Monday 10 December 2018

Musonda keen to make most of loan spell and aim high with Bhoys

Charly Musonda. Photo: PA
Charly Musonda. Photo: PA

Martin Fuller

Highly-regarded youngster Charly Musonda believes Celtic Park is the perfect place for him to mature into a medal winner.

The 21-year-old Chelsea midfielder has joined Brendan Rodgers' side on an 18-month loan deal as he looks sample his first taste of senior silverware.

The Belgium U-21 playmaker has lifted both the UEFA Youth League and FA Youth Cup at Stamford Bridge and now wants to tick off his first trophy win as a first-team figure with the Hoops.

And he could end the season with two if Celtic continue their march towards historic back-to-back trebles. Musonda needs to feature in at least seven more league games for Rodgers' team if he is to be eligible for a potential league winner's medal.

And he will have the chance to go for a second if the Parkhead side avoid a slip-up against Morton in tomorrow's William Hill Scottish Cup quarter-final.

"It would be unbelievable to win my first trophy at Celtic," Musonda told the Celtic View. "That's why I'm here.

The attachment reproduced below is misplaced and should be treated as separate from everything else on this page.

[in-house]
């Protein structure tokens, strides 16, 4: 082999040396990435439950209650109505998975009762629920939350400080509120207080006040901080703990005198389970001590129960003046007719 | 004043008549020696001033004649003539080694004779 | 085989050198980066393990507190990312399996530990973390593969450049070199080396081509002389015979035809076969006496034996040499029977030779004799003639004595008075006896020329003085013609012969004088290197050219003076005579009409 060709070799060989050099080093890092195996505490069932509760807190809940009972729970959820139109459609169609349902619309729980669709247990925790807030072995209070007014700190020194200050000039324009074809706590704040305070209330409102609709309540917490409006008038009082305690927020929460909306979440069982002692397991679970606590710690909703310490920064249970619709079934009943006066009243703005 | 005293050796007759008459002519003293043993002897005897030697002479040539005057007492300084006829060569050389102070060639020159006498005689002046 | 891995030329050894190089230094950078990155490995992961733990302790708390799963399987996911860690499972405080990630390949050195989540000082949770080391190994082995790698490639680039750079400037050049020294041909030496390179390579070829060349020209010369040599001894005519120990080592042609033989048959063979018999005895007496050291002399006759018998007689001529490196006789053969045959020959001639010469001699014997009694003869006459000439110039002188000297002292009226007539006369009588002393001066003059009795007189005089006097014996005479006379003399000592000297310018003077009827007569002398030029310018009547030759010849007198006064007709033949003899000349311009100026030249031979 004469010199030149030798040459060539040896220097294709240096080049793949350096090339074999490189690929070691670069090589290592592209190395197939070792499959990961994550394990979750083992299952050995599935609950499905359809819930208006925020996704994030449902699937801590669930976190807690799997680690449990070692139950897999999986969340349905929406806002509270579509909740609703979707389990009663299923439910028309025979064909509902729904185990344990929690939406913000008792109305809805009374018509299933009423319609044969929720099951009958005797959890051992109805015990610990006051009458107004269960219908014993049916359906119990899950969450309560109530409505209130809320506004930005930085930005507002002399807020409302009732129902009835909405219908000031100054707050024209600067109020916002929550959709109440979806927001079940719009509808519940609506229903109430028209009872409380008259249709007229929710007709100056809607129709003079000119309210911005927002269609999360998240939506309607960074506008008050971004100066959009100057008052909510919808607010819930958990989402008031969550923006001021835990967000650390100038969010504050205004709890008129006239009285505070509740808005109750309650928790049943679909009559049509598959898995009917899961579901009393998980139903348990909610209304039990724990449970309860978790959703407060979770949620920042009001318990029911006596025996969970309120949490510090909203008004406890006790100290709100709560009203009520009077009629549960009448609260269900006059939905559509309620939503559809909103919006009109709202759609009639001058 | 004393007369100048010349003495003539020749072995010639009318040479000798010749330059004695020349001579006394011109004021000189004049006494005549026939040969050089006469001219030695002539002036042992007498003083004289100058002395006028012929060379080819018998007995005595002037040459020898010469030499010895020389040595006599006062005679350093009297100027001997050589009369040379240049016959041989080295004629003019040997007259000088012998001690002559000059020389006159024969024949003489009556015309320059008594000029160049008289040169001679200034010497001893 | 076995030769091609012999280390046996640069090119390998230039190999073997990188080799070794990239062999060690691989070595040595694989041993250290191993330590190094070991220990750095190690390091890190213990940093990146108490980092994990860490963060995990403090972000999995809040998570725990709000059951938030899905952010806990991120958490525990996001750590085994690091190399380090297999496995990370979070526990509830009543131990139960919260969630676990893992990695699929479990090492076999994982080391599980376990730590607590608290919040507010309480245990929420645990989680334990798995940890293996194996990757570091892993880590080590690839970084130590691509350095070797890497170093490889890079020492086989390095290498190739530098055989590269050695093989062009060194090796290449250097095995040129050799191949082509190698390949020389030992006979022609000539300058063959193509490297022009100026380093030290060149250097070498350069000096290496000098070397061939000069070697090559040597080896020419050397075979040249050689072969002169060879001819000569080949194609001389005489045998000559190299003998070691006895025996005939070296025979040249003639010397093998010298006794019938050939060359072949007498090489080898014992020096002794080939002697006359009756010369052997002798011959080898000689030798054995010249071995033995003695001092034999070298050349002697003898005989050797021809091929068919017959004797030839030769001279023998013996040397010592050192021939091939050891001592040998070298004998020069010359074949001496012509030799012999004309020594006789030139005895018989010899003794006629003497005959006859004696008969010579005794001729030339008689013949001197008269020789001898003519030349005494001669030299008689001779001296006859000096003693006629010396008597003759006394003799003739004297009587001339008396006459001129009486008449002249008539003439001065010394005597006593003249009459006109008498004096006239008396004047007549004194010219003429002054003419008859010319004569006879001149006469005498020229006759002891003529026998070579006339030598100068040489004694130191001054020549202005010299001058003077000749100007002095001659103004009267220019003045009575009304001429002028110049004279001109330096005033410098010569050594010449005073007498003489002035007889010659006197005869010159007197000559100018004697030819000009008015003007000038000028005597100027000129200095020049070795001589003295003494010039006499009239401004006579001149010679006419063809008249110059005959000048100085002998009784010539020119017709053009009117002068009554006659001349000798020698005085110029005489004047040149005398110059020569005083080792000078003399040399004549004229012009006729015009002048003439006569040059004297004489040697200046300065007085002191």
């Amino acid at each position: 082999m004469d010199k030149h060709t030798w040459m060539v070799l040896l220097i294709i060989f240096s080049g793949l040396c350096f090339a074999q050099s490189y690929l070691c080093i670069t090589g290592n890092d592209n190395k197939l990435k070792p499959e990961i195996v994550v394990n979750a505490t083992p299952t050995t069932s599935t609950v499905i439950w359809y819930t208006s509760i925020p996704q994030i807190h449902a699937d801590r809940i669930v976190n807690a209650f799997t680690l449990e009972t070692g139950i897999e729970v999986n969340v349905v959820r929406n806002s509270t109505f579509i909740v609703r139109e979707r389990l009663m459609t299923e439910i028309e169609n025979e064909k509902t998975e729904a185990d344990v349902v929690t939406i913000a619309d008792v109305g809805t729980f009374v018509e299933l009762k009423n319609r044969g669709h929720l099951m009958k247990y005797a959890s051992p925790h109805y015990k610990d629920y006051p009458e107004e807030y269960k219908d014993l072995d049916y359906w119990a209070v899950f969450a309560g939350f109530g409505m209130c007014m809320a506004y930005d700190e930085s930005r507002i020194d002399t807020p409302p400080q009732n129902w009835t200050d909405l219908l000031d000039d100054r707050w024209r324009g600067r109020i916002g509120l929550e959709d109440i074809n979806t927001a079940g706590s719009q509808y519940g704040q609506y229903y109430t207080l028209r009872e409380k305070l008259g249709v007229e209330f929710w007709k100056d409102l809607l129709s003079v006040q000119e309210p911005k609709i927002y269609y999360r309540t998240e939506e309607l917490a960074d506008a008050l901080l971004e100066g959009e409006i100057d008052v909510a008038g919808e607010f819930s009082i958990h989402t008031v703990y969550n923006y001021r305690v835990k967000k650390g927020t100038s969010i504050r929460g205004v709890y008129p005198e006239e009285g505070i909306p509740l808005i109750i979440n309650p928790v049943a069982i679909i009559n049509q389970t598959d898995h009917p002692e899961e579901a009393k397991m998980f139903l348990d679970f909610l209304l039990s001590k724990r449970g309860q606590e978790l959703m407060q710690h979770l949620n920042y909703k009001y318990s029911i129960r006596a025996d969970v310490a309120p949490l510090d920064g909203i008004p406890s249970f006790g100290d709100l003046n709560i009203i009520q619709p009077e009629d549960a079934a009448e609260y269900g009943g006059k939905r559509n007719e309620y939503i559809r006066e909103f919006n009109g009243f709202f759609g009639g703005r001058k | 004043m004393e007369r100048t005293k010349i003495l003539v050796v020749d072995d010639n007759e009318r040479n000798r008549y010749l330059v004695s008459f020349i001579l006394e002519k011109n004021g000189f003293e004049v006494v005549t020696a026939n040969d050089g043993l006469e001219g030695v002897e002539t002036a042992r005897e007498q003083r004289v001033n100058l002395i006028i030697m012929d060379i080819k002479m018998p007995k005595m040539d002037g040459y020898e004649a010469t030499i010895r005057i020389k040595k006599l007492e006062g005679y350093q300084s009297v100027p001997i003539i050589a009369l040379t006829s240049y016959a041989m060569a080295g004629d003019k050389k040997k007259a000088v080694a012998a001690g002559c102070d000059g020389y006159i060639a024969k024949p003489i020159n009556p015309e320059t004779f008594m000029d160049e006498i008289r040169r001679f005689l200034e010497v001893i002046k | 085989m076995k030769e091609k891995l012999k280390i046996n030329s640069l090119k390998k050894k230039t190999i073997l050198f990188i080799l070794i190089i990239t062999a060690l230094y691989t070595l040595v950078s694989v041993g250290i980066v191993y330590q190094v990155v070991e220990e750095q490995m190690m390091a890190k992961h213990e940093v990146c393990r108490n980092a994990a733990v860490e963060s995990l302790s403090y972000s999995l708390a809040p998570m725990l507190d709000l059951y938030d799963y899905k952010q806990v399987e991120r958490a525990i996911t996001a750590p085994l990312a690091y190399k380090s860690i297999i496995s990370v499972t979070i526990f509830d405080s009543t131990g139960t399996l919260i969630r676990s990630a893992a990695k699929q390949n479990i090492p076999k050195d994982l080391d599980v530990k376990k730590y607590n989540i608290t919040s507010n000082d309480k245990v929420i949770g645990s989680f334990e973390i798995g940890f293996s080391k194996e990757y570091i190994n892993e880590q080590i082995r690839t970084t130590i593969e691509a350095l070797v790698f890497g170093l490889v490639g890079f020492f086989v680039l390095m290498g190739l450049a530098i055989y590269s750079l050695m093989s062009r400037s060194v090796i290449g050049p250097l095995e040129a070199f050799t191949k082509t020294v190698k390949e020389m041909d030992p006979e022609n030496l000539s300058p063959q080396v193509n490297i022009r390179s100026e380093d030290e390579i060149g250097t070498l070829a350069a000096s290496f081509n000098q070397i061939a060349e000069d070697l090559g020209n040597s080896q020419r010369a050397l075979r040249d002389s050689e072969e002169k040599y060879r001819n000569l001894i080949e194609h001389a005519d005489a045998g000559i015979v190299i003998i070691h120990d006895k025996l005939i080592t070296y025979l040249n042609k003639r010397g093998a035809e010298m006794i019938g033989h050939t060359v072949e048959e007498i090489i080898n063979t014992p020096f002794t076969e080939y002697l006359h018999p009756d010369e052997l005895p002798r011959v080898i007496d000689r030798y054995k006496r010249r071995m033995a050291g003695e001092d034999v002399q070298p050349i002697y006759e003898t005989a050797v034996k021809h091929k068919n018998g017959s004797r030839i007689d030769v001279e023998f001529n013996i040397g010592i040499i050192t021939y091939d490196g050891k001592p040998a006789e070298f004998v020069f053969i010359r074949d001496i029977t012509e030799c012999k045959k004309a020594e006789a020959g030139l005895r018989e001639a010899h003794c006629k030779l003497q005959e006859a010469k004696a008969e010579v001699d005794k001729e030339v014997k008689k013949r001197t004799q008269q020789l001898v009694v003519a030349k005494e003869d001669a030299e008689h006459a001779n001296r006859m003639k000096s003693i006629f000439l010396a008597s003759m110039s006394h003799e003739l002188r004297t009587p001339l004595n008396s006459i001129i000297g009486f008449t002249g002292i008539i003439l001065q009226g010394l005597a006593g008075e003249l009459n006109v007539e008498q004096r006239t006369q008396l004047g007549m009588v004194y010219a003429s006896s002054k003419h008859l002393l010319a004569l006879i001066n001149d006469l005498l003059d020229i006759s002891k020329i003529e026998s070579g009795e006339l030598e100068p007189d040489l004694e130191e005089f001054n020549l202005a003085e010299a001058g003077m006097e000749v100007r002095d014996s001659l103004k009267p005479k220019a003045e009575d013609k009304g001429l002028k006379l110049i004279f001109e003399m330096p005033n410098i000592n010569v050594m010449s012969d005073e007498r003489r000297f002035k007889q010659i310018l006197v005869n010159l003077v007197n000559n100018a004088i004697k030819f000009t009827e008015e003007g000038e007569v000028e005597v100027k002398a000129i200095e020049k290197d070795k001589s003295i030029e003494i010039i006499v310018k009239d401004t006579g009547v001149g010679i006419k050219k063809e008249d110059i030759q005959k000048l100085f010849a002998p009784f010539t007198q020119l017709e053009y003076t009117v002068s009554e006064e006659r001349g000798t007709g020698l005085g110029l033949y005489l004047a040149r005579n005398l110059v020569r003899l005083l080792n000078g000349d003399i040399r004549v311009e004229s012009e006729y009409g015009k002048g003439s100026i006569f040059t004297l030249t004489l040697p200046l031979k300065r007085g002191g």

"This is a club that constantly deals with the pressure to win trophies. To be a part of that would be fantastic. It would be an amazing experience, especially at a young age.


"You want to be able to be part of a winning team and to be 21 years old and have the chance to win trophies is an exciting position to be in, so hopefully we can win trophies this year.

"I'd be very happy to achieve that and I'll be very proud to be part of a club that wins trophies."

Musonda spent 2016 on loan at La Liga outfit Real Betis but admits his current posting is proving a real eye-opener as he faces up to the Hoops' stubborn domestic opponents.

"The challenge here is tough and unique because every team sets up to try and stop you," he said. "That's not an easy thing, whereas in European games it's more open and teams don't really come out to try and stop us. In that respect it's hard because the games aren't really set up like that, they aren't as open and it's harder.

"There's no doubt it's a good learning curve for me. It's a physical game here but it's also physical in England so I'm used to that.

"I enjoy this challenge, though, to try and break down teams who set up to block us and stop us from winning. That's really hard, whereas against Zenit in the Europa League game was more open and there was space for us.

"In situations like that you know you're going to have a chance to do something. In the domestic games we know we have to be more patient, unless you manage to get an early lead. That's going to be a very good learning curve for me."

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